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Star Laws: Legal Controls on Armed Conflict in Outer Space

Credit: edobric/Adobe

Credit: edobric/Adobe

By Dale Stephens

An undeclared military space race is unfolding yet there is no clear understanding of how international law operates in the field of armed conflict in outer space.

The idea of space warfare has long dominated movie and television scripts. However, what has been a staple of science fiction is now rapidly becoming an acute reality.

Modern military operations rely heavily on satellites for communications, intelligence gathering, reconnaissance, navigation and targeting. At the same time, space weaponry capabilities are being developed by a number of states. Anti-satellite systems are reaching a stage of developmental maturity and may well be deployed before too long. At present there is an undeclared military space race unfolding, with countries vying for ascendency in this potential theatre of operations.

The idea of warfare in, through or from space is well-accepted within military planning circles. Despite this there is at present no clear understanding of how international law, which applies to regulate armed conflict and to minimise civilian casualties and damage on Earth, operates in the field of armed conflict in outer space.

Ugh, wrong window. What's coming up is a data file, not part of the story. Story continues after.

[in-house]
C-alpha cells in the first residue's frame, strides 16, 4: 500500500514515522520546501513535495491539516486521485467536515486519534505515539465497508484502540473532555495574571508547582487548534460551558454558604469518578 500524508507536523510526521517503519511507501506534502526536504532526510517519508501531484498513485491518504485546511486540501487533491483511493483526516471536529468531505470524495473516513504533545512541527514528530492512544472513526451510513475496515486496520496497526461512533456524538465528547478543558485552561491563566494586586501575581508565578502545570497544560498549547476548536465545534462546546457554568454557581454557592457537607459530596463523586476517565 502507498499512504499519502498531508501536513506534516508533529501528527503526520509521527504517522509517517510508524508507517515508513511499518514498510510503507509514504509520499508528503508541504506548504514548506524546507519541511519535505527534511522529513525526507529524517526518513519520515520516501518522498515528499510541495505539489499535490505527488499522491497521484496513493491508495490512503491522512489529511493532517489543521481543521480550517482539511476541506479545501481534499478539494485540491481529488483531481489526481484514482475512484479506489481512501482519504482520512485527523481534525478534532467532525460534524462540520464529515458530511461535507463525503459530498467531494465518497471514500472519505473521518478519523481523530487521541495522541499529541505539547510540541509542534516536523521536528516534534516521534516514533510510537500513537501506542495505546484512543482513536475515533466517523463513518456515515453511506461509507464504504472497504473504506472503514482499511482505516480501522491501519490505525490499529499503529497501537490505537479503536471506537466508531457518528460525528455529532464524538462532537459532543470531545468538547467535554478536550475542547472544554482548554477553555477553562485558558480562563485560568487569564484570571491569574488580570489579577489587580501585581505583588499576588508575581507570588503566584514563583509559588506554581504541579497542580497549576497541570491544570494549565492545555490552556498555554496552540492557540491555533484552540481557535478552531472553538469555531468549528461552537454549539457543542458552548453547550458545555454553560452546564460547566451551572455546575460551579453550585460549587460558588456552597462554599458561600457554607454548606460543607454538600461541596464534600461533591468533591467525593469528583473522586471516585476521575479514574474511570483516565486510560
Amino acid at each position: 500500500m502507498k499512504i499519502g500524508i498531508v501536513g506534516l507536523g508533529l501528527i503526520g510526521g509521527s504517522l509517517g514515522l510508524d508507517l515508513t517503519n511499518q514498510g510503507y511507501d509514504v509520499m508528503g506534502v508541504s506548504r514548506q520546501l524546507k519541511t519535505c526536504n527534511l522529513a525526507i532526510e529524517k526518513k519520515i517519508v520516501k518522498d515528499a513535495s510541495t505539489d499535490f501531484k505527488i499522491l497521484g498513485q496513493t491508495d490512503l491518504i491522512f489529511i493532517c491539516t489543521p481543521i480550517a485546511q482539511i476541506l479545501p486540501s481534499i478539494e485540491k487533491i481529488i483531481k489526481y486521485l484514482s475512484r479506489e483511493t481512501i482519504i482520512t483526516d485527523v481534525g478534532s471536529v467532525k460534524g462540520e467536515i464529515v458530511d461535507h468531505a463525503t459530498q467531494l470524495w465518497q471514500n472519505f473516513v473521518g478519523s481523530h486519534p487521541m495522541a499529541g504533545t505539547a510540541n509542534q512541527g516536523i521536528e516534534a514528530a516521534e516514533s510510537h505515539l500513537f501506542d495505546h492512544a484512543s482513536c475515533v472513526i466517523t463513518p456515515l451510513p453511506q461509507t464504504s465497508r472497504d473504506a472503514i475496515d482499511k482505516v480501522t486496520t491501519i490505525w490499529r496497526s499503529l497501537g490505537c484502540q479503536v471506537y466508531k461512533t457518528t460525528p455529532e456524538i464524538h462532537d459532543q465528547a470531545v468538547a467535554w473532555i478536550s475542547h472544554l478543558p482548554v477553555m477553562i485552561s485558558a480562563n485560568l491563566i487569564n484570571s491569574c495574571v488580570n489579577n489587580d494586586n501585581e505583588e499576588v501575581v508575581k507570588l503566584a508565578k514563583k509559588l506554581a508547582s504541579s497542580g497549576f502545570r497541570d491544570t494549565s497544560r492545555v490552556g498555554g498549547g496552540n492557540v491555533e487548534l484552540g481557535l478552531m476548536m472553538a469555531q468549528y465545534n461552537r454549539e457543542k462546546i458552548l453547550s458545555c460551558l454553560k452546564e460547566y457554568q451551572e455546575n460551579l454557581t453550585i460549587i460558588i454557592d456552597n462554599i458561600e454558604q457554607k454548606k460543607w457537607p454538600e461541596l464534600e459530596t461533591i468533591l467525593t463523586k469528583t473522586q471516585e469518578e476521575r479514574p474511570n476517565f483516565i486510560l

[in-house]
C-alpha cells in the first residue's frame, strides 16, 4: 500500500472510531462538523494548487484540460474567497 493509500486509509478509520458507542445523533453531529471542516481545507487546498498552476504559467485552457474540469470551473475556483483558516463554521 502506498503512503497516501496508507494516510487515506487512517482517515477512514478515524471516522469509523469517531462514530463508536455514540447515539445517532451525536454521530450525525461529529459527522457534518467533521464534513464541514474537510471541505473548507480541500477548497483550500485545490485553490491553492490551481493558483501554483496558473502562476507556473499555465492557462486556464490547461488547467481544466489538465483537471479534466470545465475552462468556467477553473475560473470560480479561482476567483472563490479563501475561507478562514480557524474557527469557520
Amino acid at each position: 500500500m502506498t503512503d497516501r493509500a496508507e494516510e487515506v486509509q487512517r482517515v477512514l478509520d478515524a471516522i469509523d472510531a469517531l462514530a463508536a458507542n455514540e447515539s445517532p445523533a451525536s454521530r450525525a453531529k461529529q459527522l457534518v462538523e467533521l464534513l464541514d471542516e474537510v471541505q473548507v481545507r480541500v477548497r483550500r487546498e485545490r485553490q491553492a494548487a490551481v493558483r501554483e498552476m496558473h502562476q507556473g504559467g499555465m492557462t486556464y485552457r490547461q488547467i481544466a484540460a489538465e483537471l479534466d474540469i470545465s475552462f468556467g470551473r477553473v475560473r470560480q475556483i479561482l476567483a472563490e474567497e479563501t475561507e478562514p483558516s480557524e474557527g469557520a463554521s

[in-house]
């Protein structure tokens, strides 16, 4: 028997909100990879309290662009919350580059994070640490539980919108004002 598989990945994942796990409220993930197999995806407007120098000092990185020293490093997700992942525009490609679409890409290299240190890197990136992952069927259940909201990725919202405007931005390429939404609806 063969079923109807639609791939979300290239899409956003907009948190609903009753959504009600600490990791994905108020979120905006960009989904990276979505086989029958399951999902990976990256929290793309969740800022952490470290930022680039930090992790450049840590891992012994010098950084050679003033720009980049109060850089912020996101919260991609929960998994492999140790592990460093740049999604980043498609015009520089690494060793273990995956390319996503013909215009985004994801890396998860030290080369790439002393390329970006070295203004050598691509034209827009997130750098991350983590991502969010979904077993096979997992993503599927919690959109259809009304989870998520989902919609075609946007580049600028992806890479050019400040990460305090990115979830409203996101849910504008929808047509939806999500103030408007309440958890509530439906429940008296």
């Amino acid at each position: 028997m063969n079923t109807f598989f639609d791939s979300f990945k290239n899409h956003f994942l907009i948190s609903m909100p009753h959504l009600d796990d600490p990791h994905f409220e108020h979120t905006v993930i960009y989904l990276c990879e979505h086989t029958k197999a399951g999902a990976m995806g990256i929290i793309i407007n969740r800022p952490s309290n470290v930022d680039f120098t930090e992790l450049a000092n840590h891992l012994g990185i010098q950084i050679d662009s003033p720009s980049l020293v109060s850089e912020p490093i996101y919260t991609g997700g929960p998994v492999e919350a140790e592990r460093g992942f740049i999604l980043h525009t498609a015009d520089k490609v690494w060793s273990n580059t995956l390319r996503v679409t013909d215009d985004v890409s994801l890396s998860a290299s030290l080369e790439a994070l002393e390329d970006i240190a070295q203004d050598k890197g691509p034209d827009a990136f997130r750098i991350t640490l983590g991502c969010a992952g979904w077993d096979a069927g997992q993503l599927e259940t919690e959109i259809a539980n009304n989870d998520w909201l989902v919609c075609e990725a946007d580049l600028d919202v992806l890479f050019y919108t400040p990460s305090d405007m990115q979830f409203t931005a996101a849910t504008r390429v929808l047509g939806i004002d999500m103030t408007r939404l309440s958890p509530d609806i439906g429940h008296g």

Modern society relies heavily on space-based assets for modern banking, internet, aviation, commerce, medical, agricultural and other critical civilian activities. An unregulated armed conflict in space threatens these major peacetime civilian activities and represents an unchecked vulnerability to our way of life.

The recent 2016 Australian Defence White paper recognises the need for the international community to develop a “rules-based” system to address the increasing militarisation of space. Despite this, recent international attempts to agree to a framework that regulates the weaponisation of space have proven futile.